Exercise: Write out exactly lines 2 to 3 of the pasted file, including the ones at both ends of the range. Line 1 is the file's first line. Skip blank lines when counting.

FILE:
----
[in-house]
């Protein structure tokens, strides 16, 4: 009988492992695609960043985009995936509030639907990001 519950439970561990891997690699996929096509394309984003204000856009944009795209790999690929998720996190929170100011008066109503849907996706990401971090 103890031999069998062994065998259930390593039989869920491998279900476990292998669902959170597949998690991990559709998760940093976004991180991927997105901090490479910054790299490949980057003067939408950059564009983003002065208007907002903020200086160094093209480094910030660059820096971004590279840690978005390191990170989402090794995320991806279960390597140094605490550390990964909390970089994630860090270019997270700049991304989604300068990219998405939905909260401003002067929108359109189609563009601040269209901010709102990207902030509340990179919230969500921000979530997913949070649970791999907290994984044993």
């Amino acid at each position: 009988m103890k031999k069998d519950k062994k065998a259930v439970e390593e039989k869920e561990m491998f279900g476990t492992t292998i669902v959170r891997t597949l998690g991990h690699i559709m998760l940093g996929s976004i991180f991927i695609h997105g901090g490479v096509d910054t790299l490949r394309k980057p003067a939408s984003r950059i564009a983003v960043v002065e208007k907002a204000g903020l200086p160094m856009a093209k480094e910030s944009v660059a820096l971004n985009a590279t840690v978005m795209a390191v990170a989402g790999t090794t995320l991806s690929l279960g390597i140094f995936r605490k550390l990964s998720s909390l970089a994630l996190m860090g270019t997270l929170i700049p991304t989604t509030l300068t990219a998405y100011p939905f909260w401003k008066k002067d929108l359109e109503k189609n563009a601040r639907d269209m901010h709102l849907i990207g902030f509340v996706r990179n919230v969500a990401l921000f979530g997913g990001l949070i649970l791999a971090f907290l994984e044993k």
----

């Protein structure tokens, strides 16, 4: 009988492992695609960043985009995936509030639907990001 519950439970561990891997690699996929096509394309984003204000856009944009795209790999690929998720996190929170100011008066109503849907996706990401971090 103890031999069998062994065998259930390593039989869920491998279900476990292998669902959170597949998690991990559709998760940093976004991180991927997105901090490479910054790299490949980057003067939408950059564009983003002065208007907002903020200086160094093209480094910030660059820096971004590279840690978005390191990170989402090794995320991806279960390597140094605490550390990964909390970089994630860090270019997270700049991304989604300068990219998405939905909260401003002067929108359109189609563009601040269209901010709102990207902030509340990179919230969500921000979530997913949070649970791999907290994984044993």
């Amino acid at each position: 009988m103890k031999k069998d519950k062994k065998a259930v439970e390593e039989k869920e561990m491998f279900g476990t492992t292998i669902v959170r891997t597949l998690g991990h690699i559709m998760l940093g996929s976004i991180f991927i695609h997105g901090g490479v096509d910054t790299l490949r394309k980057p003067a939408s984003r950059i564009a983003v960043v002065e208007k907002a204000g903020l200086p160094m856009a093209k480094e910030s944009v660059a820096l971004n985009a590279t840690v978005m795209a390191v990170a989402g790999t090794t995320l991806s690929l279960g390597i140094f995936r605490k550390l990964s998720s909390l970089a994630l996190m860090g270019t997270l929170i700049p991304t989604t509030l300068t990219a998405y100011p939905f909260w401003k008066k002067d929108l359109e109503k189609n563009a601040r639907d269209m901010h709102l849907i990207g902030f509340v996706r990179n919230v969500a990401l921000f979530g997913g990001l949070i649970l791999a971090f907290l994984e044993k």